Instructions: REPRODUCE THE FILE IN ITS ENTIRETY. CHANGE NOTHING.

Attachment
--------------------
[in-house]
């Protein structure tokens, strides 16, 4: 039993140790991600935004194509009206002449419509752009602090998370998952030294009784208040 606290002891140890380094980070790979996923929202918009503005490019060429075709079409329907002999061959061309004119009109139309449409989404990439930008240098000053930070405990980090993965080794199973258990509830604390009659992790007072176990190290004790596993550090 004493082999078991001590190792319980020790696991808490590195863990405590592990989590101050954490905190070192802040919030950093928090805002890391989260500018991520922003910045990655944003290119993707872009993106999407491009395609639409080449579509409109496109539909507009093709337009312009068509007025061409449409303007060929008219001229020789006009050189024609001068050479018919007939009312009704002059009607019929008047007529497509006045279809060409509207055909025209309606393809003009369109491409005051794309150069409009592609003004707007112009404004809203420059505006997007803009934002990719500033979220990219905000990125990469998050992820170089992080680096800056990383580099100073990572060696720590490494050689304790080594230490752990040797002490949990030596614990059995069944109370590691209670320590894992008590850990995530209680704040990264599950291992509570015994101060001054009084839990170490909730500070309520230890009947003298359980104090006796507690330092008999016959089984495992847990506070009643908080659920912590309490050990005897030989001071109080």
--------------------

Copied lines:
[in-house]
């Protein structure tokens, strides 16, 4: 039993140790991600935004194509009206002449419509752009602090998370998952030294009784208040 606290002891140890380094980070790979996923929202918009503005490019060429075709079409329907002999061959061309004119009109139309449409989404990439930008240098000053930070405990980090993965080794199973258990509830604390009659992790007072176990190290004790596993550090 004493082999078991001590190792319980020790696991808490590195863990405590592990989590101050954490905190070192802040919030950093928090805002890391989260500018991520922003910045990655944003290119993707872009993106999407491009395609639409080449579509409109496109539909507009093709337009312009068509007025061409449409303007060929008219001229020789006009050189024609001068050479018919007939009312009704002059009607019929008047007529497509006045279809060409509207055909025209309606393809003009369109491409005051794309150069409009592609003004707007112009404004809203420059505006997007803009934002990719500033979220990219905000990125990469998050992820170089992080680096800056990383580099100073990572060696720590490494050689304790080594230490752990040797002490949990030596614990059995069944109370590691209670320590894992008590850990995530209680704040990264599950291992509570015994101060001054009084839990170490909730500070309520230890009947003298359980104090006796507690330092008999016959089984495992847990506070009643908080659920912590309490050990005897030989001071109080």